'The Real Housewives of Auckland' star Louise Wallace remembers a wonderful childhood of trespassing and playing rounders in the city's dress circle.

What's not to love about Paritai Drive? The dress circle of Auckland, where new money meets old, where bad taste meets good and where tourist buses rumble past every hour on the hour, full of perplexed-looking visitors. Where, on any night of the week, teenagers can be found smoking bongs, eating Maccas and having sex in their car. Why would you want to live anywhere else?

Orakei is the best-kept secret in Auckland — Ngati Whatua weren't stupid — they knew a jewel when they saw one. Okay, so there are a few eyesores; a few monuments to architectural folly, some ghost houses, the occasional overgrown berm and the odd calling card that we step on during our morning constitutional. Apparently, rich people are too lazy to pick up dog poo.

People assume I'm new to P Drive but this has been my hood since I was a bouncy baby (give or take a few years in landlocked Remmers). I was brought up in Coates Ave until my parents built their state-of-the-art home in the front row in 1977. We moved in with the owners of Cardigan Bay on one side and the founder of Barker & Pollock on the other. Perhaps typically, I introduced myself to my mother's neighbour of 40 years, only the week he sold his house. He said: "I remember you when you were in your school uniform ... but I'm not a pervert." That was reassuring.

Our house was the first of its kind in Auckland and looked like something more suited to Mulholland Drive than Paritai. The best thing? We had our first swimming pool. The second best? My parents decided to live half the year in the United States, leaving me, at 17, flatting with my besties in a brand new mansion. Yeh!

Louise Wallace, The Real Housewives of Auckland. Photo / The Public Good
Louise Wallace, The Real Housewives of Auckland. Photo / The Public Good

Boyfriends came and went, rum and Cokes were spilt on the white carpet and exams were taken as seriously as they needed to be. I drove to Turoa and back in a day with two mad friends and returned to find the locked-in cat had had feline campylobacter. Quelle horreur! Rum and Coke was the least of our worries.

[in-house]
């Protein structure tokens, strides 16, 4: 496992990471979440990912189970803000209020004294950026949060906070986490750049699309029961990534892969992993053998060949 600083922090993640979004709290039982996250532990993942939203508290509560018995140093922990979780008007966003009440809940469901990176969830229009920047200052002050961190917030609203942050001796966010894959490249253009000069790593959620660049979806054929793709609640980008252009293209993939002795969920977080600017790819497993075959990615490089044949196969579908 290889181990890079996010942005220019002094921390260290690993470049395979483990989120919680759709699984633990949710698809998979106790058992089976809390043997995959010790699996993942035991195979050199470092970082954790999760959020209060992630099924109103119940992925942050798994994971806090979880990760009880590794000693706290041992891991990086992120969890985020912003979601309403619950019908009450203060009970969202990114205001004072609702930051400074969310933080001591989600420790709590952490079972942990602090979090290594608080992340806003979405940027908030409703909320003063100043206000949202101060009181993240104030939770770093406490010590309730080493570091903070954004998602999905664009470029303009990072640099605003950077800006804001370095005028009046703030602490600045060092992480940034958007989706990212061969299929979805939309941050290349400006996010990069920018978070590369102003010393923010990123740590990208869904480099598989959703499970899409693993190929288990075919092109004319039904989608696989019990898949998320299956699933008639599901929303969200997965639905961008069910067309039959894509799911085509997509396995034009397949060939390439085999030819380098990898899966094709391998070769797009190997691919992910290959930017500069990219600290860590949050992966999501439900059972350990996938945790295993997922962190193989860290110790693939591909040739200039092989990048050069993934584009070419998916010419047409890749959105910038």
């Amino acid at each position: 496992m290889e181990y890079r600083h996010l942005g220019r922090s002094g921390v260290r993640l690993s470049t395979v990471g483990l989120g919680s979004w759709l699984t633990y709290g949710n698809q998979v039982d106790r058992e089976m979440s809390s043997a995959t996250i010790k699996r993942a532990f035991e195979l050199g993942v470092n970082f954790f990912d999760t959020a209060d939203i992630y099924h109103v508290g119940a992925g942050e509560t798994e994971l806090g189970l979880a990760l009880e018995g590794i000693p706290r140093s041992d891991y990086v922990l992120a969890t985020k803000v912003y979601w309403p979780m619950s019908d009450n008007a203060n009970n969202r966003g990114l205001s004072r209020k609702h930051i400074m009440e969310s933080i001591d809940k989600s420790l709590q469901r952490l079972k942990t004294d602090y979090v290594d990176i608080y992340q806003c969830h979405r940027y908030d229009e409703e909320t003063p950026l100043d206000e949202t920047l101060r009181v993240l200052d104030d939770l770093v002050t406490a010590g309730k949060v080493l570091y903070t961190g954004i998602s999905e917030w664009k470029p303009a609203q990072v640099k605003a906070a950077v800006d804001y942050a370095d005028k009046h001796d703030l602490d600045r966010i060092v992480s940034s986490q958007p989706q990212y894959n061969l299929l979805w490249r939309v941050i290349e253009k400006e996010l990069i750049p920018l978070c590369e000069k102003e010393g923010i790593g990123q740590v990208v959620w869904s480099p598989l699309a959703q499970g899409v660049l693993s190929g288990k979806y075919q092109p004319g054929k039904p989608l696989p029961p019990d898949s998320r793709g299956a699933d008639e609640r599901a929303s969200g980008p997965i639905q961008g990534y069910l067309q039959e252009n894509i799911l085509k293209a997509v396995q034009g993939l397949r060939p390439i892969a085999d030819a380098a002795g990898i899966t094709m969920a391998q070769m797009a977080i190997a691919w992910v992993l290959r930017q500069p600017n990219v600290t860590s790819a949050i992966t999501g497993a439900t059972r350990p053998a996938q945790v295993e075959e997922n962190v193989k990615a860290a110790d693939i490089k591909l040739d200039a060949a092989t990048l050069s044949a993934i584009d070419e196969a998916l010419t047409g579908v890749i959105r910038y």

Nothing can beat the bond between Orakei girls. Still true blues, 45 years later. Whether it was sitting on our stone wall lifting our tops to passing cars, trespassing on the Wongs' lawn at Guy Fawkes to watch their superior fireworks or getting knocked unconscious while playing rounders on Fenton Circus, we had THE best neighbourhood.

On rainy mornings our mothers would take turns to pick us up and drive us to the bus stop. They had bouffant hair and perfect makeup from the neck up; dressing gowns and high-heeled slippers from the neck down. All beautiful in a 60s, martini sort of way.

There was sadness too. When Erebus happened, it took one of our local girls, who was a hostess on the flight. She had been married only three weeks.

My children love returning to where they swam in water-wings with Nana; friends remember my parents meeting them at the door, pouring heart-stopping gins and welcoming them; and I am never happier than when in this house and in this street.

Louise Wallace stars in The Real Housewives of Auckland, which premieres on Monday, August 22, at 8.30pm on Bravo and will be simulcast on TV3. It then continues Tuesdays at 8.30pm, exclusively on Bravo.